Not so long ago, someone at Nissan Canada had a brilliant idea: to invite a dozen automobile journalists for a drive down Route 66, all the way from Chicago to Santa Monica, which is just outside of Los Angeles.
For the choice of vehicles, Nissan had plenty of options. It could have been the Micra, but few people would actually want to spend seven days covering 4,000 kilometres at its wheel. The 370Z? Maybe. The Juke? That certainly would have made Middle America giggle. The GT-R? It seems like a good choice at first, but after three or four days, enthusiasm would definitely wane. The Leaf? Not possible for technical reasons. The Maxima? Since it’s approaching the end of its career, it’s not strategic from a marketing point of view. The Murano? It hasn’t arrived yet. The XTerra, Titan or Armada? That would have blown Nissan Canada’s gas budget for the next two years. Versa Note or Sentra? Meh. Pathfinder? An Infiniti Model? Oh, that might have been nice. And yet, the Altima and Rogue were the two models chosen for the event, cleverly dubbed “The Altimate Rogue Trip.”
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When you spend many consecutive hours inside a car, as the driver or as the passenger, you learn a lot more about it. Seeing it in a new light can be positive... or negative. Fortunately, for the Rogue, our experience was positive. Click here to read more about the Altima.
All good (or almost)
The Rogue is part of a very popular category. It rivals the Chevrolet Equinox, Ford Escape, Honda CR-V, Hyundai Tucson, Toyota RAV4, Volkswagen Tiguan and Subaru Forester. And, believe me, it does a good job keeping pace. Its 2.5-litre four-cylinder engine is not the feistiest. In fact, it’s even less powerful than the Altima’s engine, despite the fact that the Rogue is about 100 kilograms heavier. But the engine is nonetheless decent. In contrast, I didn’t find the continually variable transmission to be very exciting, as it seemed less responsive in this vehicle than in the Altima. The vehicle’s extra weight is probably a factor, as are the 18-inch wheels (the Altima has 17-inchers). But let’s not blow this out of proportion. I’m guessing that 99% of Rogue owners (or Altima owners for that matter) won’t notice any problems with it.
I spent three days with the Nissan convoy, but just one day driving the Rogue. That said, it was a 10-hour day, so that makes up for it. By the end of that long day spent on country lanes, secondary roads, near-deserted highways and jam-packed freeways, we had recorded an average fuel consumption of 7.6 litres per 100 kilometres, which is seriously impressive. Results like this quickly make you forgive a vehicle for the subtle shortcomings of its transmission. I’ll temper that by pointing out that the fuel consumption was calculated by the same onboard computer that proved to be “optimistic” during two other Rogue test drives in the last year.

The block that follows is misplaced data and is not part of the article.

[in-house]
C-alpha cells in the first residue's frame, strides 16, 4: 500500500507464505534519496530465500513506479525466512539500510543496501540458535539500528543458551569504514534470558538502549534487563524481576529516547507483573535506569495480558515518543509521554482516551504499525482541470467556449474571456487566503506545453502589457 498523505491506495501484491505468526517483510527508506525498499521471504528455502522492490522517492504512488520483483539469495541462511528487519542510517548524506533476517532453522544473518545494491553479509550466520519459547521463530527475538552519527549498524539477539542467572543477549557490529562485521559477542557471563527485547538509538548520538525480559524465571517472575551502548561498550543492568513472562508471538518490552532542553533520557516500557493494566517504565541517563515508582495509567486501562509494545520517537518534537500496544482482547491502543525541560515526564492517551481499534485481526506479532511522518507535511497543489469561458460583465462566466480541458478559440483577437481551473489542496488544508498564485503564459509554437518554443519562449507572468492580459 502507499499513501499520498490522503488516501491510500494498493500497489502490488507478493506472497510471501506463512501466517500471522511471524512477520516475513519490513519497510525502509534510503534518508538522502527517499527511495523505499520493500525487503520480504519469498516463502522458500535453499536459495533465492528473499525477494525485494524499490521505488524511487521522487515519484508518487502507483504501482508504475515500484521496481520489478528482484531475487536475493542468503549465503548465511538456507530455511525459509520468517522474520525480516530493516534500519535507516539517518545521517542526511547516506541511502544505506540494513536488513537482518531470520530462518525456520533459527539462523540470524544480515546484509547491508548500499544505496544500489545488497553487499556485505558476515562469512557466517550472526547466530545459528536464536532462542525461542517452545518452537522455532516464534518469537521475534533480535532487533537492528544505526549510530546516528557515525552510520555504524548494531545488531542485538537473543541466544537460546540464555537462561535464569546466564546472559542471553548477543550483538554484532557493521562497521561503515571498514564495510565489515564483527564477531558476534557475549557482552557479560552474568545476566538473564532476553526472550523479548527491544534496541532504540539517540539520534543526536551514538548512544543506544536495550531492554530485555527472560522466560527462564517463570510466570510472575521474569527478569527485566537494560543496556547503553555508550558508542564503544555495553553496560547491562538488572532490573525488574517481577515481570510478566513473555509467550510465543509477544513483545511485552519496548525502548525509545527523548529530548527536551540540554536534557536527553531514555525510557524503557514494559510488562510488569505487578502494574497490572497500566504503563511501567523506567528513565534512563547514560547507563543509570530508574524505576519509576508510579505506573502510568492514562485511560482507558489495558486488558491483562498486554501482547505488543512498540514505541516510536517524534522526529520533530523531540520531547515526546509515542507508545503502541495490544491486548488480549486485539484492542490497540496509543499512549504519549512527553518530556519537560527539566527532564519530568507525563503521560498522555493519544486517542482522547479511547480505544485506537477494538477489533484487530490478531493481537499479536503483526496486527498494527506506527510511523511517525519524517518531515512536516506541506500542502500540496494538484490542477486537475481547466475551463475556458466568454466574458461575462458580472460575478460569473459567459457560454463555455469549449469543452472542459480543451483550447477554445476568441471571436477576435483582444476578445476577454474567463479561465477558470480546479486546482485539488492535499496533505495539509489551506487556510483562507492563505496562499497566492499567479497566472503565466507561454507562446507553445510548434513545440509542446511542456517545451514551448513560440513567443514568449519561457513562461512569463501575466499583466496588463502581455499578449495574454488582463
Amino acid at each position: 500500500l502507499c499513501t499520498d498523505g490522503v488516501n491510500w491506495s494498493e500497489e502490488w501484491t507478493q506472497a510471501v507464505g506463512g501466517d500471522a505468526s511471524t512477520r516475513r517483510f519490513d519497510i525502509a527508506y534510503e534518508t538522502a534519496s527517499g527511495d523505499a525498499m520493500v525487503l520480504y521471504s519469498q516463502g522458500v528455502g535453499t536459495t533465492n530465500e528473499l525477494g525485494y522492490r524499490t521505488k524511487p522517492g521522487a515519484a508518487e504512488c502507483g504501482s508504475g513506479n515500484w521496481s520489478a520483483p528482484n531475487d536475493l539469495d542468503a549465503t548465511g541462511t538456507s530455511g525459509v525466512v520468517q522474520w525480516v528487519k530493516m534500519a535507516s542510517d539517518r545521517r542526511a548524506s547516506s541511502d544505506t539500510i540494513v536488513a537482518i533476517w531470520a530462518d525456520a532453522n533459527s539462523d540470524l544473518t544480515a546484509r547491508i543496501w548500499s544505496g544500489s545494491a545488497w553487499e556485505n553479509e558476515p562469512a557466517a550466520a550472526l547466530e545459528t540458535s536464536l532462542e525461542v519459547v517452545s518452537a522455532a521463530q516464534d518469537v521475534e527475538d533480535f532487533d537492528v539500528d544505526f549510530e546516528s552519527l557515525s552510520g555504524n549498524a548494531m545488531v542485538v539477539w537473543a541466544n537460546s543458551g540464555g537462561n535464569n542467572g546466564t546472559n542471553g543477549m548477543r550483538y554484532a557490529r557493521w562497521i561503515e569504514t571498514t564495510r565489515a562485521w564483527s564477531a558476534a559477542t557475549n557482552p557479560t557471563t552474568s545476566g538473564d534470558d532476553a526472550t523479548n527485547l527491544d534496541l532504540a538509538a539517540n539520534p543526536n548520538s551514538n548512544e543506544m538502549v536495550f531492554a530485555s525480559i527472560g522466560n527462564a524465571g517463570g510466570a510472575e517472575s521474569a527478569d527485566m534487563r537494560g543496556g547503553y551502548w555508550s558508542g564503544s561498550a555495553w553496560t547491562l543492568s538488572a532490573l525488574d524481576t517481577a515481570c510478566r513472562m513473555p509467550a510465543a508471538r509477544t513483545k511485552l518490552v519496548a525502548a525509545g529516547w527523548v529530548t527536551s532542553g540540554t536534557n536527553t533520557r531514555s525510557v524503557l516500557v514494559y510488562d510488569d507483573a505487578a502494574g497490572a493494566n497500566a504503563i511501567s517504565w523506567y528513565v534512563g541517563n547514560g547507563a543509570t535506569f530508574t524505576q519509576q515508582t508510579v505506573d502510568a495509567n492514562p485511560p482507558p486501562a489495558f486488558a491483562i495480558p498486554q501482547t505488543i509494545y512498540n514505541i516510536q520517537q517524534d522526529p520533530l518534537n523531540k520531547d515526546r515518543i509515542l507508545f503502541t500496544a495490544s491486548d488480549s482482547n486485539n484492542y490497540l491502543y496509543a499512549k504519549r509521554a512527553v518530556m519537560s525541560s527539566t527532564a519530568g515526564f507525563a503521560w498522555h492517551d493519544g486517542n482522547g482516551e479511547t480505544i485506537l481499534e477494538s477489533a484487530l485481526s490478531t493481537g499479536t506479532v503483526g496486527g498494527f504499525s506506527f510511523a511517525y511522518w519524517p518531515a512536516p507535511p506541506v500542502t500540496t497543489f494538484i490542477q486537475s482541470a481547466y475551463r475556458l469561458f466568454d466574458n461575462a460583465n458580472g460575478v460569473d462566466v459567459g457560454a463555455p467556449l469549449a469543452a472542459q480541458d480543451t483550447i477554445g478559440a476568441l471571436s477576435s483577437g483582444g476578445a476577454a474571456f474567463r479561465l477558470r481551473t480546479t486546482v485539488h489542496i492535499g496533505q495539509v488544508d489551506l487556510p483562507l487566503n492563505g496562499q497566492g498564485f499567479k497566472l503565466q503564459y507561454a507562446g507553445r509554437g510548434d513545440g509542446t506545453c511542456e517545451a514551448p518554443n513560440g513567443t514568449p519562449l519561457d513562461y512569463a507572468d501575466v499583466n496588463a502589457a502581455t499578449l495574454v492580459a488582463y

Utility vehicle, yes. Sporty, not so much.
The Rogue’s handling isn’t going to make you tingle all over. But like the CVT, it’s just fine for your average driver. The steering is not particularly lively or communicative, which makes the ride a little blah. You’d think this might have annoyed me as the kilometres flew past, but it didn’t. Am I getting older or just resigned to such matters? (My vote is for the latter, thank you.) The suspension offers great comfort, even in rougher sections. My stint in the driver’s seat included the winding road through the mountains between Kingman and Oatman, Arizona. Some of the journalists in our group suggested that this road (which is pompously called the Oatman-Topock Highway in Google Maps!) would make a great rally track, but to be honest I never felt the urge to push the Rogue any harder.
You know what really impressed me? The seats. Developed by NASA, the Zero Gravity seats are absolutely fantastic. Oftentimes, my back and backside complain, but they didn’t act up at all during the Altimate Rogue Trip—despite the hours upon hours spent in the Rogue and the Altima!
The Rogue is a compact SUV with an optional third row. However, I don’t really see the point of this add-on bench, unless you’re absolutely desperate. Fortunately, the Rogues brought in by Nissan Canada for our trip didn’t have the third bench. It goes without saying that there’s significantly more cargo space in the Rogue than in the Altima, and our videographer/photographer Yohan Leduc was glad to be able to ditch his gear in the Rogue. Even still, he had to use some of his Tetris skills to get it all in. My colleague and I didn’t use the Divide ‘N Hide system, which Nissan claims provides 18 adjustable configurations. At the very least, you could spend hours fiddling with the system.
It grows on you
On the topic of storing your stuff, I must say that there are numerous compartments surrounding the driver and passenger. That said, I would have preferred if the ones in the centre console had been positioned a little further forward. As it stands, you have to twist your wrist to grab your coffee cup. Try that in city traffic!
The Nissan Rogue is an even-tempered vehicle with modern lines, proven mechanics and good fuel economy. Its interior is supremely comfortable—especially the seats! If you need to cover thousands of kilometres per year and want something more spacious than a sedan, the Rogue could be for you. Should I ever drive Route 66 again (the whole thing next time), the Rogue will be high on my list. I’d even take it for a shorter jaunt, like a trip to Toronto or Moncton.